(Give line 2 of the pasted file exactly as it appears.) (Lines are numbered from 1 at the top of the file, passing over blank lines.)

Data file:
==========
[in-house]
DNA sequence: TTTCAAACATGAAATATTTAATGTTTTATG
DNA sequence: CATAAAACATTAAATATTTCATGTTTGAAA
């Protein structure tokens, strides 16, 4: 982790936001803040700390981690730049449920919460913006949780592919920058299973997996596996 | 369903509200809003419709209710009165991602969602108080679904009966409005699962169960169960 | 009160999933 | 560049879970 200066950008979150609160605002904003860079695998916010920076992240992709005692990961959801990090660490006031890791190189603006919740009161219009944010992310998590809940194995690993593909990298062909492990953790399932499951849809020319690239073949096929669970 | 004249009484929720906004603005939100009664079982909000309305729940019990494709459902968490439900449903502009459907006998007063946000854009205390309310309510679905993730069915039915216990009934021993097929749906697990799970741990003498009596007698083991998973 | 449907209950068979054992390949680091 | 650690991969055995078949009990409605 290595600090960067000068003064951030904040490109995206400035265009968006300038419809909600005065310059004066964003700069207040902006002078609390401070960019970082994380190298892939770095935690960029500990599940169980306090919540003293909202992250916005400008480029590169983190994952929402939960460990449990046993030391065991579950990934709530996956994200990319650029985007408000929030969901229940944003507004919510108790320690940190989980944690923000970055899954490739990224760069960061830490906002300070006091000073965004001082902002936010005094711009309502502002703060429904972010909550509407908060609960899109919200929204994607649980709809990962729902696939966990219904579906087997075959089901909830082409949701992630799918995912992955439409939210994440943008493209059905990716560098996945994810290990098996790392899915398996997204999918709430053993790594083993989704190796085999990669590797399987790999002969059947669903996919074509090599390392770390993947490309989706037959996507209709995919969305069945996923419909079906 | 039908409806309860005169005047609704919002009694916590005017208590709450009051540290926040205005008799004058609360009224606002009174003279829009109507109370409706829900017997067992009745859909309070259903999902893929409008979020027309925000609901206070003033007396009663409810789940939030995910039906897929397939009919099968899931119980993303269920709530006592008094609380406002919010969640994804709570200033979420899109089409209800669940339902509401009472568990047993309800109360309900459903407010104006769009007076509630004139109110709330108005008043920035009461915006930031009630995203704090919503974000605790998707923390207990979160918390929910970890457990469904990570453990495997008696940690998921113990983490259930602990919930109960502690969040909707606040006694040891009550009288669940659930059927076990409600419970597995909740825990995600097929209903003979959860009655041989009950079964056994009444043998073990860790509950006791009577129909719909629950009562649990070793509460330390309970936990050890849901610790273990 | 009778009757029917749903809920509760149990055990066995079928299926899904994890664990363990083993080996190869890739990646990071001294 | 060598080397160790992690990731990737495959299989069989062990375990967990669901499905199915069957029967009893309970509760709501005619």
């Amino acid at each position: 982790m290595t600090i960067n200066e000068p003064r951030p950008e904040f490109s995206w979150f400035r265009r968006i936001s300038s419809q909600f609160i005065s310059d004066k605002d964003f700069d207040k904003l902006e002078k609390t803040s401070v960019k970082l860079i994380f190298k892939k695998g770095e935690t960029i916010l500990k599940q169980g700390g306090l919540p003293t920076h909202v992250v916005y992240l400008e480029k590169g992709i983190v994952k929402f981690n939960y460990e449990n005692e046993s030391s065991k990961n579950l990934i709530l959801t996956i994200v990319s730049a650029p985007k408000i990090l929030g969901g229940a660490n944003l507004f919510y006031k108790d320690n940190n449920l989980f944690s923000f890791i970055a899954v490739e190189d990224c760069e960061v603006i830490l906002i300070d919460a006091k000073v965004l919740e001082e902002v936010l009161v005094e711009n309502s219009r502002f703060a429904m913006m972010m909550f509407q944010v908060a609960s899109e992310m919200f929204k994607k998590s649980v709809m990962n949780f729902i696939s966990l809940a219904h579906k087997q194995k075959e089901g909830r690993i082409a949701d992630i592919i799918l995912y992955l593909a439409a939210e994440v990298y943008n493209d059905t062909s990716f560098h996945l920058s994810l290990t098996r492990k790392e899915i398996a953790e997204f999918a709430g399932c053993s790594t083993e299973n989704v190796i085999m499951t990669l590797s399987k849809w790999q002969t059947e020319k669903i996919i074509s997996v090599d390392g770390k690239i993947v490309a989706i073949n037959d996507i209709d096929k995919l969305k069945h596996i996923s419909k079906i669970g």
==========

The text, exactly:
DNA sequence: TTTCAAACATGAAATATTTAATGTTTTATG